Understanding a practice’s payer mix is crucial when evaluating where your practice stands today — especially given the fact that reimbursement methodologies can significantly differ by payer. It is not uncommon for managed care organizations to blend several fee sources, effectively creating fee schedules that vary in rates for the same CPT code. Disparities in reimbursement for the same service, with the same level of complexity and performed by the same physician can be detrimental to the financial health of your practice.
For this reason, an initial practice financial evaluation is critical. Although most practices have little control over patient coverage types, they can better mitigate financial risk by understanding all the components that impact revenue.
Here are six ways to improve your practice’s RCM reimbursement tactics.
Conduct a contract inventory
Obtain copies of all your payer agreements and current fee schedules. Managed care contracts are also critical to the health and well-being of your practice. These contracts affect payment, the way you practice medicine, where your patients may receive care and patient financial responsibility, yet a majority of practices have little or no understanding of the terms to which they have agreed.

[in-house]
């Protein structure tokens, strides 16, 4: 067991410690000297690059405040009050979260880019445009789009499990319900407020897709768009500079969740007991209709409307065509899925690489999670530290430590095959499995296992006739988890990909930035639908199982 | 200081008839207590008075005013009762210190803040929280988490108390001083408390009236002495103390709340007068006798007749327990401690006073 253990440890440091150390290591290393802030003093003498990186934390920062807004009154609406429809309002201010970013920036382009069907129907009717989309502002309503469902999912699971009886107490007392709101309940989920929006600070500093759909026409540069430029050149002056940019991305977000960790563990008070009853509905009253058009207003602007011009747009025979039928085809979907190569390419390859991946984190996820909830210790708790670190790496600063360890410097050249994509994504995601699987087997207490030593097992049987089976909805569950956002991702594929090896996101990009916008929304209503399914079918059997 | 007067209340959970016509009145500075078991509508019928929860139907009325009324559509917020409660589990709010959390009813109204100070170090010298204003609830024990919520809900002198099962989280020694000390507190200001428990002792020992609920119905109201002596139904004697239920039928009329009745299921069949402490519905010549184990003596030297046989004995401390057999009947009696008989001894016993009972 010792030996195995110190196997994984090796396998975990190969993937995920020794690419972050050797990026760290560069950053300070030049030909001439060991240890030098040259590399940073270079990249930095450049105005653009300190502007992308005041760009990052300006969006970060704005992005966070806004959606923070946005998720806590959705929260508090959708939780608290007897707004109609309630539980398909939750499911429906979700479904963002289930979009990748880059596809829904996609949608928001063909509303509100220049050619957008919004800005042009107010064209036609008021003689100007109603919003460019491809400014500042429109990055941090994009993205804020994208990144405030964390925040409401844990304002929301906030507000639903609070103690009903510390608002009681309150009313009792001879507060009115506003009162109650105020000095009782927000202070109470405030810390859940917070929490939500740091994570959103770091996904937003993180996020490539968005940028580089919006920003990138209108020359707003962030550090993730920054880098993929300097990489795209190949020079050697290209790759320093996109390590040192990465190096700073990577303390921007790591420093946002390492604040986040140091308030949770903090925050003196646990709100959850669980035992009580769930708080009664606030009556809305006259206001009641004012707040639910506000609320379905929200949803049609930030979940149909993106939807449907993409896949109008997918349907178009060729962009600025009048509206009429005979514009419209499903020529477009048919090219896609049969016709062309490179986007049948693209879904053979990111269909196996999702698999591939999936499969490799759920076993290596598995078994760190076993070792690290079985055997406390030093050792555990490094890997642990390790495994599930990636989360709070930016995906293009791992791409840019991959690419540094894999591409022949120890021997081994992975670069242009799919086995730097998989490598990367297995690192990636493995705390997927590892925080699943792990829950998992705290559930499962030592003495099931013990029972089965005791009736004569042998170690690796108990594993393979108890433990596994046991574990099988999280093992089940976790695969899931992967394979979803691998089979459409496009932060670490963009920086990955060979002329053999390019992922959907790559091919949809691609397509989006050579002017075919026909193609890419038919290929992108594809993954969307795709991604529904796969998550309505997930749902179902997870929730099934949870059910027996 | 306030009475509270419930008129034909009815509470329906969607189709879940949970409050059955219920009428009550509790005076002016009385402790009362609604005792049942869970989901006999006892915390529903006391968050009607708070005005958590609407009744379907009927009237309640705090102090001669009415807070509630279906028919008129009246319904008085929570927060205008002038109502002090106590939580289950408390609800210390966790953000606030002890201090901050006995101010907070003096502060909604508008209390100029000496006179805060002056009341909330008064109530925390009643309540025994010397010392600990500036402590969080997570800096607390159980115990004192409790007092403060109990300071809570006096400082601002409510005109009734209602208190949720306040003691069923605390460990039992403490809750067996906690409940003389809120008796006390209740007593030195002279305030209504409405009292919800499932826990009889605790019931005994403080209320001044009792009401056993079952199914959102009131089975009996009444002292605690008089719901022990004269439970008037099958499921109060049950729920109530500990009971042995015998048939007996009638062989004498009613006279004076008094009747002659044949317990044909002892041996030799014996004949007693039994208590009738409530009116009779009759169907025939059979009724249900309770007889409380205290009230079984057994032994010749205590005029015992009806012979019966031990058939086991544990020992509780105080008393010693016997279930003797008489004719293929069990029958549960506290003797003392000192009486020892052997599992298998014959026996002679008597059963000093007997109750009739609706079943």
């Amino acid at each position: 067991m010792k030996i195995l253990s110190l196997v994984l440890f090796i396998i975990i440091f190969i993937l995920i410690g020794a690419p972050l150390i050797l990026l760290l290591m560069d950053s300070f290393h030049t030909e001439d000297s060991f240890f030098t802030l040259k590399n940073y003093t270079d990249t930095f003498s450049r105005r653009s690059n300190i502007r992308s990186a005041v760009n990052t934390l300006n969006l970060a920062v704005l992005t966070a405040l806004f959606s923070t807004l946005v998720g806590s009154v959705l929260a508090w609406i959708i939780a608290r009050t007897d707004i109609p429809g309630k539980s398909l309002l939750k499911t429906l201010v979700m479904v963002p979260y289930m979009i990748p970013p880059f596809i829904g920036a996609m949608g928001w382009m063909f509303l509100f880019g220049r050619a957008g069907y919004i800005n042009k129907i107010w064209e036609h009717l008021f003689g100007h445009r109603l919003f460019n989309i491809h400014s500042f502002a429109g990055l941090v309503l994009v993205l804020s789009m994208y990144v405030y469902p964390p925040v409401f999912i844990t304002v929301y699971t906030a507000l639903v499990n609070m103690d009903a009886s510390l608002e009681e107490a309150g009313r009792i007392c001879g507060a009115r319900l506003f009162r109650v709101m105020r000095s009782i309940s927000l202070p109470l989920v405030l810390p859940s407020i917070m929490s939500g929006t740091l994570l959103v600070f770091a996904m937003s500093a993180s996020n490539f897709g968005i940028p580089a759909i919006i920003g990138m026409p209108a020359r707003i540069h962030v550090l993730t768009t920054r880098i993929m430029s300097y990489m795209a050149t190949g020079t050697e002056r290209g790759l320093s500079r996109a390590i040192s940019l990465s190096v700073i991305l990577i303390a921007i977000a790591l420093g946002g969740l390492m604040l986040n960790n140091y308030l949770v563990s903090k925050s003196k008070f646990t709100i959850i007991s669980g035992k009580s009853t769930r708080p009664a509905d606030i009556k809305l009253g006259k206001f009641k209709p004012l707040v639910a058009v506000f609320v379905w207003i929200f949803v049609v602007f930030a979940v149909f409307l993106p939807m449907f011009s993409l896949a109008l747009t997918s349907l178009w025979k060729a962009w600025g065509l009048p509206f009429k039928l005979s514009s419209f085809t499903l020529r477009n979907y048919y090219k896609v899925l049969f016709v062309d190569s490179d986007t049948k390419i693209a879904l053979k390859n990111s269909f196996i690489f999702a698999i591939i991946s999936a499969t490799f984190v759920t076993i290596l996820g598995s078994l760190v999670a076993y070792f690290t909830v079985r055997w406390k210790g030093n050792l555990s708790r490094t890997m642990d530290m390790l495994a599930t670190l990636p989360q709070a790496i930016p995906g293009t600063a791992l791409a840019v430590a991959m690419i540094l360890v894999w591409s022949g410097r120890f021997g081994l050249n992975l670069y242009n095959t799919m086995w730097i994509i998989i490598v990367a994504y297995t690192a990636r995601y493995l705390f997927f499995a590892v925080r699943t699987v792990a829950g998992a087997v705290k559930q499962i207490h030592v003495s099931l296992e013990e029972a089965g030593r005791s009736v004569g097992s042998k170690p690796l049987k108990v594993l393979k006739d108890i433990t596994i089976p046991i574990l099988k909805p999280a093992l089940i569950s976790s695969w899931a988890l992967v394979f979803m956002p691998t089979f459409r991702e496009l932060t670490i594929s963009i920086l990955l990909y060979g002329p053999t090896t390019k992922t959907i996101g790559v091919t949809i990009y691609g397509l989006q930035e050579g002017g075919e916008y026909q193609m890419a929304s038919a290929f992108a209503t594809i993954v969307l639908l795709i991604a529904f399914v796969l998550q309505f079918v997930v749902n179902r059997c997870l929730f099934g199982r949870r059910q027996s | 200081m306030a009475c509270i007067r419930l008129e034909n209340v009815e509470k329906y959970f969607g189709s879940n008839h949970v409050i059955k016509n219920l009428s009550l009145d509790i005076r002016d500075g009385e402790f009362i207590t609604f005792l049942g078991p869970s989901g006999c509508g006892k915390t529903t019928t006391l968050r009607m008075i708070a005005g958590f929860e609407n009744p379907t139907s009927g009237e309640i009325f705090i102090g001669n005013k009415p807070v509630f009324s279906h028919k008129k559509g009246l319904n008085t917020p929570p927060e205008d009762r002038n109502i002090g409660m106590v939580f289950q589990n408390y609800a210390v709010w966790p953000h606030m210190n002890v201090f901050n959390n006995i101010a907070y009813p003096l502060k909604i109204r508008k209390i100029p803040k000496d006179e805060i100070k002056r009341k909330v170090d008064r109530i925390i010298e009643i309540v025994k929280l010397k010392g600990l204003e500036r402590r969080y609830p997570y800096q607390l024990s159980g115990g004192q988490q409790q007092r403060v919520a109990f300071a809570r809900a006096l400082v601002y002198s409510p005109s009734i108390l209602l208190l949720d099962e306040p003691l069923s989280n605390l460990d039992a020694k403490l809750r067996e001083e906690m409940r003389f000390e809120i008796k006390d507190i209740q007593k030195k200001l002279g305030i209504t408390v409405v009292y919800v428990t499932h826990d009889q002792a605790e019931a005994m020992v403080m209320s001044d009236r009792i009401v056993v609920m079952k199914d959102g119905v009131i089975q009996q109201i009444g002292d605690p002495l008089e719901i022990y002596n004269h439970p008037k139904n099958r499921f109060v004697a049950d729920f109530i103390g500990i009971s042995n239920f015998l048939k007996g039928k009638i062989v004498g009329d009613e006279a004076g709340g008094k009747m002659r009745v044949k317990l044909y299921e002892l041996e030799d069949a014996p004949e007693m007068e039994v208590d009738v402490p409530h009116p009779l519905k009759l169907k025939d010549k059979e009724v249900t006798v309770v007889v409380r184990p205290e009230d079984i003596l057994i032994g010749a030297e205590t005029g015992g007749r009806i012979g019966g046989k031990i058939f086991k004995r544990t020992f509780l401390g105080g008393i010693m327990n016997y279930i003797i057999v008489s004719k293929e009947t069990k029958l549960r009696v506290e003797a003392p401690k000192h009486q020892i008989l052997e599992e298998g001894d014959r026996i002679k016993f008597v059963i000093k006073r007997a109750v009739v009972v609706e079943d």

Build a payer matrix
Reduce each contract to the most basic components that affect day-to-day operations: effective and term dates, notice periods and default fee schedules. Update the matrix regularly to reflect any amendments, addendums or fee schedule changes to the original agreement.
Determine your 10 most frequently billed codes
In general, these should account for roughly 70 percent of your practice revenue. Once you’ve identified your top 10 billed CPT codes, add fee schedule rates by payer and code to the matrix for an ongoing rate analysis and comparison. This will help you understand which payers are most valuable for your bottom line.
Assess your payer mix from multiple perspectives
Look at the percentage of patients by plan type (e.g., traditional Medicare, Advantage Plans, Medicaid, commercial and workers’ compensation), then calculate your revenue dollars by plan. This will give you an all-encompassing view of where each payer sits as a percentage of both your business and reimbursement.
Monitor payment trends
It is the practice’s responsibility to monitor changes to payers’ guidelines and fees. Luckily, the internet is a great resource, and pertinent updates can easily be found online by visiting the appropriate billing-related websites. Proposed changes to Medicare’s fee schedule, for example, are available through its website and the online Federal Register. The public typically has an opportunity to comment on proposed changes, which can help influence the final rule.